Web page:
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Anoplophora chinensis found in Denmark

Scientific name: Anoplophora chinensis (Forster, 1771)

Common name: Citrus longhorned beetle

Synonyms:
Anoplophora malasiaca (Thomson 1865)
Calloplophora abbreviata Thomson 1865
Calloplophora afflicta Thomson 1865
Calloplophora sepulcralis Thomson 1865
Calloplophora luctuosa
Thomson 1865
Calloplophora malasiaca Thomson 1865
Cerambyx farinosus Houttuyn 1766
Cerambyx pulchricornis Voet 1778
Cerambyx sinensis Gmelin 1790
Lamia punctator Fabricius 1777
Melanauster perroudi Pic 1953


Adult Anoplophora chinensis                                     Larvae of Anoplophora chinensis                                 Exit holes in Acer palmatum

Photos from The Danish Plant Directorate fact sheet.

On June 11th 2011 one citrus longhorned beetle was found in a private garden in Odense, Funen, Denmark. A citizen reported three exit holes in a Acer palmatum tree in a private garden. After the authorities were notified, one adult beetle was captured, while two others are assumed to have escaped. An intense official survey has been carried out and local citizens mobilized, but no other specimen of citrus longhorned beetle have been found, neither any sign of oviposition or foraging on other host trees in surrounding areas.

The media attention on the subject led to a second report of an older finding in Odense in 2010. A citizen had taken a photo of a citrus longhorned beetle. The recent official survey showed that the only tree of relevance had only one exit hole.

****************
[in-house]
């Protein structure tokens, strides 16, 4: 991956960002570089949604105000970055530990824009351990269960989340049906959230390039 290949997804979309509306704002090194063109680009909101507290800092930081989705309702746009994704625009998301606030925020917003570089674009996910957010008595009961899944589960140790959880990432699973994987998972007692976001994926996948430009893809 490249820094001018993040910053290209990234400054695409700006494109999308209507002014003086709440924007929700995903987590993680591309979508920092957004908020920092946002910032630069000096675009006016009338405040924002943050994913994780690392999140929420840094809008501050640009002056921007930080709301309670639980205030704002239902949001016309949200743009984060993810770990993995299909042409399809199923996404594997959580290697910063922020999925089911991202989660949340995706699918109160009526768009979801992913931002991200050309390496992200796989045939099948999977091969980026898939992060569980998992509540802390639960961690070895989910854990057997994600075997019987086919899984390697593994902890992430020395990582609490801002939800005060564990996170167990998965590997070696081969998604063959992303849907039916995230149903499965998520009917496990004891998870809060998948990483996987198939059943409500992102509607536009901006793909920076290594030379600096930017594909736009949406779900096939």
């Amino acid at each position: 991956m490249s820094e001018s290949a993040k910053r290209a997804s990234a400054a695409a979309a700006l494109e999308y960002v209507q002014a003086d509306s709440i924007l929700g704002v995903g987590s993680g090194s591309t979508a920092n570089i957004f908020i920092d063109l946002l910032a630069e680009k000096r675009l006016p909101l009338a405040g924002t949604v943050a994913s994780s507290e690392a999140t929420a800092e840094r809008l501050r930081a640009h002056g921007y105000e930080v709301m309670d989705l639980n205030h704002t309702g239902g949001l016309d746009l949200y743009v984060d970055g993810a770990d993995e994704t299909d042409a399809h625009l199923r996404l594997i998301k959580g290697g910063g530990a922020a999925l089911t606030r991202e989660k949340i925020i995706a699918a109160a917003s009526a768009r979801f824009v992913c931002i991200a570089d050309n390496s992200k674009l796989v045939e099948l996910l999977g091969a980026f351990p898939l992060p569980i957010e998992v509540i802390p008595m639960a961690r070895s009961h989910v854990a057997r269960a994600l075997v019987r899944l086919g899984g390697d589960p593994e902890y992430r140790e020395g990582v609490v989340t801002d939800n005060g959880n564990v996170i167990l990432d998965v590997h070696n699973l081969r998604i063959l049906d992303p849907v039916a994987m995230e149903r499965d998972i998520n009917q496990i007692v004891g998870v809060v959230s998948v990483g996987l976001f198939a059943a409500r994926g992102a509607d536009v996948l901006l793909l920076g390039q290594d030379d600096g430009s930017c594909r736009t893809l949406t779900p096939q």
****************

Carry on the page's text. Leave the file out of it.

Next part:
Based on a risk assessment, the Danish Plant Directorate has concluded that both cases are cases of ‘transience’, i.e. the risk of establishment of A. chinensis from those findings is negligible, and, apart from continued surveillance for the pest, no further action need be taken.

The citrus longhorned beetle is not harmful to humans but can do great damage to trunks and roots of deciduous trees such as Acer spp., some fruit trees, Salix spp. and Populus spp.

The species is regulated by the harmonised EU plant health regulation and may not be introduced or spread within EU. It is also included in the EPPO list of pests proposed as quarantine pests. In Denmark, the Danish Plant Directorate under the Danish Ministry of Food, Agriculture and Fisheries, is the national plant protection organisation responsible for implementing EU regulation regarding plant health. .

Actions taken: The Plant Directorate has surveyed all relevant areas intensely, carried out a trace back of planted trees, informed the plant trade and local citizens and assessed the actual risk.

Distribution: The native range of Anoplophora chinensis is East Asia. In EU, the pest has currently established in Italy (but being under official control aiming at eradication). Outbreaks in France and Netherlands have been eradicated.

Pathway: In this case carried with imports of Acer palmatum from China, generally introduced with infested plants for planting of woody species, especially bonsai plants. Import to EU of Acer spp. from China has been prohibited since 2010.

How to find the citrus longhorned beetle: The most obvious symptoms of an attack of Anoplophora chinensis are 0.6 - 1.1 cm wide round exit holes in the trunk up to 70 cm above or under the ground, made by the adult beetles after hatching. Bark shavings can be found in the exit holes and in small piles at the bottom of the attacked tree. Other symptoms are gnawing marks on stem and branches and, less obvious, tunnels in the trunk.

What can you do:

  • Look out for the citrus longhorned beetle
  • Check the trunk and roots for exit holes above and under the ground and for gnawing marks

More information:

Contact: Contact person in The Danish Plant Directorate is Kristine Riskær, Office manager, Seeds and plants department, Telephone: +45 45 26 37 00, E-Mail: krri@pdir.dk